Solar power has been an amazing success story of the ongoing new-energy transformation. Global installed solar capacity has grown by 95 GW in just 4 short years to 140 GW.
Due to advances in technology and manufacturing techniques, the cost of PV modules has dropped significantly. In 2008, the average cost of PV modules was approximately 4 USD per W—by 2014 it was just 70 US cents per W. The resultant drop in the cost of solar generated electricity has further added to demand for solar power plants. Continue reading
In a recent wind flow modelling blind test conducted by E.ON, it was announced that DNV GL’s results were the most accurate of any participant. Some may be surprised that even now, when we have grown to become a huge multinational organisation, we care so much about these sorts of results. But there is a very good reason for this.
One of the key qualities that DNV GL has based its global reputation on is its extensive experience and knowledge of the fields that it works in. For the most part, the advantages this experience offers our clients are clearly understood, but sometimes quantifying it in terms of real world benefits can be quite difficult—its impact on a project often being quite broad and non-specific. Continue reading
There have been a number of proposed changes to the design of the PJM capacity market recently, especially related to demand response (DR) participation. In this post, three of these significant changes and their impacts on utilities are discussed:
- DR and energy efficiency will now be accounted for on the demand side of the capacity equation.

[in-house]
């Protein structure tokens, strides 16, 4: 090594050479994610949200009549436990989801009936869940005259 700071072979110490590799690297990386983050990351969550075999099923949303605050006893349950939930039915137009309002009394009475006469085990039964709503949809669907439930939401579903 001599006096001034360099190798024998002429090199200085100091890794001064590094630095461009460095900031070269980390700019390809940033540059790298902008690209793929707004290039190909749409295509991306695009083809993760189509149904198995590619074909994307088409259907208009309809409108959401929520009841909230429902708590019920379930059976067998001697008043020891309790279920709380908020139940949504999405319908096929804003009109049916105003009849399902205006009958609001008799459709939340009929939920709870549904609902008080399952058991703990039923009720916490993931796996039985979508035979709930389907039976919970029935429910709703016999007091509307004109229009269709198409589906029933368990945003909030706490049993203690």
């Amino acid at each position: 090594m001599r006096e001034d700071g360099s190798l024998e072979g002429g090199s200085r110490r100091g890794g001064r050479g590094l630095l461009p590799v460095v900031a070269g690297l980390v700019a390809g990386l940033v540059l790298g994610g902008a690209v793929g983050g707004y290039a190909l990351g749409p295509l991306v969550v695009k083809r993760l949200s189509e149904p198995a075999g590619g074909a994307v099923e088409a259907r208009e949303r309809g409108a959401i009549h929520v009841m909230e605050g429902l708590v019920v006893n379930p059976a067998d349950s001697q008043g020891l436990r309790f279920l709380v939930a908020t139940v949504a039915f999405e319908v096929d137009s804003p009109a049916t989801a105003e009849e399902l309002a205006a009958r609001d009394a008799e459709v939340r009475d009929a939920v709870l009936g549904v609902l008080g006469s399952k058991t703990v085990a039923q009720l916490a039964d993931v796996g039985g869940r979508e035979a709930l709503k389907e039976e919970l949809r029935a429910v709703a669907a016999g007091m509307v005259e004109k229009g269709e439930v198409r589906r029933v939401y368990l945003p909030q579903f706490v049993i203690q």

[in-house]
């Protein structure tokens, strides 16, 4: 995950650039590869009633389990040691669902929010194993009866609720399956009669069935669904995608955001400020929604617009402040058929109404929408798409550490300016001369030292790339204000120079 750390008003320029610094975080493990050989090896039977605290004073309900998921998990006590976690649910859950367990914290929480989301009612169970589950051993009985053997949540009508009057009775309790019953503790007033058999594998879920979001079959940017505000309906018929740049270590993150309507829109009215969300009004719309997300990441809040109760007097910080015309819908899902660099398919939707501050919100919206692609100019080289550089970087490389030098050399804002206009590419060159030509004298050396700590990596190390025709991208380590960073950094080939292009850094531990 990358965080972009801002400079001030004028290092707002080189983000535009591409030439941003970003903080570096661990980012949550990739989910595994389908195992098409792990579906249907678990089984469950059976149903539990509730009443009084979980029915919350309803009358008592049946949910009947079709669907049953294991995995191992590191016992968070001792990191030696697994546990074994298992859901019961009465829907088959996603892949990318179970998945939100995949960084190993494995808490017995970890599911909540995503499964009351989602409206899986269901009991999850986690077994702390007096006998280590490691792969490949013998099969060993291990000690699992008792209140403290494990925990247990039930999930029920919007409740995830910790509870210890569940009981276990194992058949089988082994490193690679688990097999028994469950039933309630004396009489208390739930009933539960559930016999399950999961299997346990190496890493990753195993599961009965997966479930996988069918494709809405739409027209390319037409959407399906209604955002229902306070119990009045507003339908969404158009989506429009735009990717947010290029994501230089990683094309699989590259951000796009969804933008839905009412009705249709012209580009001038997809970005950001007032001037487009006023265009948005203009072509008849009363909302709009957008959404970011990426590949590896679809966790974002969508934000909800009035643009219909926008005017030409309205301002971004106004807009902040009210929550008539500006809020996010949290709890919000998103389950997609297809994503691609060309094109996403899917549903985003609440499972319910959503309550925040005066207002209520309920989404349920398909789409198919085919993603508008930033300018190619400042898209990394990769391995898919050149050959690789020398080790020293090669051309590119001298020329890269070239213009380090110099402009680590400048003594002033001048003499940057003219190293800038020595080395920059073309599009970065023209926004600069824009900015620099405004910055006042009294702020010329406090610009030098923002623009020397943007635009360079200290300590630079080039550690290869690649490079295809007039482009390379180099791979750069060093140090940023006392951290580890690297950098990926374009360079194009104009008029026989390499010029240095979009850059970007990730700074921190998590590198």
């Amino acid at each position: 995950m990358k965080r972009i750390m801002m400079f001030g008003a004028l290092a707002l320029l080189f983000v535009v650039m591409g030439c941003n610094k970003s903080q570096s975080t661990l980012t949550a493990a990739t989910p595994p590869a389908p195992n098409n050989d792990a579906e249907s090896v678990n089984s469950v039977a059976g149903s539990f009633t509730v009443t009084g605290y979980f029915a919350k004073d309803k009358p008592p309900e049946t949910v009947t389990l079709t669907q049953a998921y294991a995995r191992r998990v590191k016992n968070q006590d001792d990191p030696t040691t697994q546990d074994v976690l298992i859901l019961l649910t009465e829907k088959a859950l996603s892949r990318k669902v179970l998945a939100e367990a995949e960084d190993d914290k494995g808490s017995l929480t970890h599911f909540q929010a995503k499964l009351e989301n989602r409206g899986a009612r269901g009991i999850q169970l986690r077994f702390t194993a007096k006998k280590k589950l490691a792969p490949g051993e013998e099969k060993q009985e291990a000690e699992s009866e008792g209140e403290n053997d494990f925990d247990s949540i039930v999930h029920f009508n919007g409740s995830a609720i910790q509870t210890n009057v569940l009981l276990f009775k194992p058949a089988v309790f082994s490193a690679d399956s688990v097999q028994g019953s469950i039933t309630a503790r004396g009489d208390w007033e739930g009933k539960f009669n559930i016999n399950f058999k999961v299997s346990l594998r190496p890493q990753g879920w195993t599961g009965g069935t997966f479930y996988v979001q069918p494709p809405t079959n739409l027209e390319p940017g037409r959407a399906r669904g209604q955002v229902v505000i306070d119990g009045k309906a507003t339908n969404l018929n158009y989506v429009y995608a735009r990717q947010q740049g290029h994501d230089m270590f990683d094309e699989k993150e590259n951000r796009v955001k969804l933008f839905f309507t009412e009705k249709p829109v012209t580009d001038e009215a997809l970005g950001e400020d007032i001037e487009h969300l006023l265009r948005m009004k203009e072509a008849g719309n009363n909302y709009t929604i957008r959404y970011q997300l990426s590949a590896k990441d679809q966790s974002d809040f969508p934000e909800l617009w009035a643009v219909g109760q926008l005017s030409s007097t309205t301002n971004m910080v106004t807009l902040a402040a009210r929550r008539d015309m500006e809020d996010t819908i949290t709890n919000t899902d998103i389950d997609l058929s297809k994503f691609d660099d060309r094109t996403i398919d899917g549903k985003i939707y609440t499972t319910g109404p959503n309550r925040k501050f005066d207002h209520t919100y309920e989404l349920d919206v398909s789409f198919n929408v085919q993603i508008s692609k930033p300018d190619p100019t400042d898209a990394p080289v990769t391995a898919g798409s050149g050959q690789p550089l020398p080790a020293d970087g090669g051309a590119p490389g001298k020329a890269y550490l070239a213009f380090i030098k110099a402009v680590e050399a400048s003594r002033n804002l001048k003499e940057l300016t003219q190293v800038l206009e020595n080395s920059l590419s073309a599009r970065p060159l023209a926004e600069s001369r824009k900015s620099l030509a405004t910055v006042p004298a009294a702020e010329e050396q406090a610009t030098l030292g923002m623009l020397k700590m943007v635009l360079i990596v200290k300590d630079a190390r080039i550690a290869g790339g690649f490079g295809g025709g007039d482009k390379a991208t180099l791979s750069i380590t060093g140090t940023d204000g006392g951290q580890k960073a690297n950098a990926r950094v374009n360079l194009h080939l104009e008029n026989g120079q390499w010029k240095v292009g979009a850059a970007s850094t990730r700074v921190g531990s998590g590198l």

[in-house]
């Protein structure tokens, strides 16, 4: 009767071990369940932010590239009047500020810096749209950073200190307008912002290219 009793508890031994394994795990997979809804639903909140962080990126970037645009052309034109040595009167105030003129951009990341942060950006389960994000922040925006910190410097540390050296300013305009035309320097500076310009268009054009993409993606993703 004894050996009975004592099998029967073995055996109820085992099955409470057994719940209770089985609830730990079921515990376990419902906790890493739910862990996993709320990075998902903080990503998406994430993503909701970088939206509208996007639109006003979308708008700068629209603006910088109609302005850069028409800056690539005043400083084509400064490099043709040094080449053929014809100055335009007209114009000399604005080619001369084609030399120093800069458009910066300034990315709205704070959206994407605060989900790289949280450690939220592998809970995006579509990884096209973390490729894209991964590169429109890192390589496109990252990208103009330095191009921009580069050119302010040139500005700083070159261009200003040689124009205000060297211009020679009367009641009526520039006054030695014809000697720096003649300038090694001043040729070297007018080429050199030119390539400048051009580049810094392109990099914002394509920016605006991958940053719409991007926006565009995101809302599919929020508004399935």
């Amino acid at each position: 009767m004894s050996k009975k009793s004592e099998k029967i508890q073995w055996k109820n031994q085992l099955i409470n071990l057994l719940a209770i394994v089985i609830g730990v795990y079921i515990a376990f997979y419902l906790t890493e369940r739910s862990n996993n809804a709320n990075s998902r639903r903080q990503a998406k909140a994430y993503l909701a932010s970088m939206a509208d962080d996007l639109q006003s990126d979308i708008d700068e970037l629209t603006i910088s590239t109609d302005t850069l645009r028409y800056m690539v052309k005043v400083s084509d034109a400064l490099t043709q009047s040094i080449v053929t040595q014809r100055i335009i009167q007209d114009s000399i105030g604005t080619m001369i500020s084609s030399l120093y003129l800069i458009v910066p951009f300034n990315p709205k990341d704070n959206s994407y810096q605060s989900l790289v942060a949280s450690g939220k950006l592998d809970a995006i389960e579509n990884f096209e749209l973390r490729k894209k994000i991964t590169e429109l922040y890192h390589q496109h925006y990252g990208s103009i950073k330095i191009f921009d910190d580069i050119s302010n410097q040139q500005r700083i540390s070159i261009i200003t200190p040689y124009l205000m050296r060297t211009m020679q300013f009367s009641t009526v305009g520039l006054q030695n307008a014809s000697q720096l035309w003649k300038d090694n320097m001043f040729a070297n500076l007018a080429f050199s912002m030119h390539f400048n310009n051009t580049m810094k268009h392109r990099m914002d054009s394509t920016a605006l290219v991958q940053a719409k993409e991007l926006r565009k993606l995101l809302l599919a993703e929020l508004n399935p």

- PJM’s proposed direction would transition toward phasing out seasonal capacity resources.
- Measurement and Verification (M&V) using smart meter data will become the new standard for all DR programs, including residential direct load control.
With CIP Version 5, a new term BES Cyber System has wormed its way into the NERC lexicon. CIP V5 explains this new concept and how it can be applied to simplify the organization of evidence needed for compliance. Countless articles to date have been written on the topic, many of which replay verbatim language from the Standards while lacking a fresh perspective. In today’s blog post, we purposely stay out of the weeds to make our points, but do include citations where additional detail may be found. This allows the reader to pause and dig further into unfamiliar terms, concepts, rules, and applications as needed before resuming with the main thread. Continue reading
The Fifth Assessment Report (AR5) from the Intergovernmental Panel on Climate Change is the most comprehensive and relevant analysis of our changing climate. It provides the scientific fact base that will be used around the world to formulate climate policies in the coming years. The report concludes that climate change is unequivocal, and that human activities, particularly emissions of carbon dioxide, are very likely to be the dominant cause. Changes are observed in all geographical regions: the atmosphere and oceans are warming, the extent and volume of snow and ice are diminishing, sea levels are rising and weather patterns are changing. Continue reading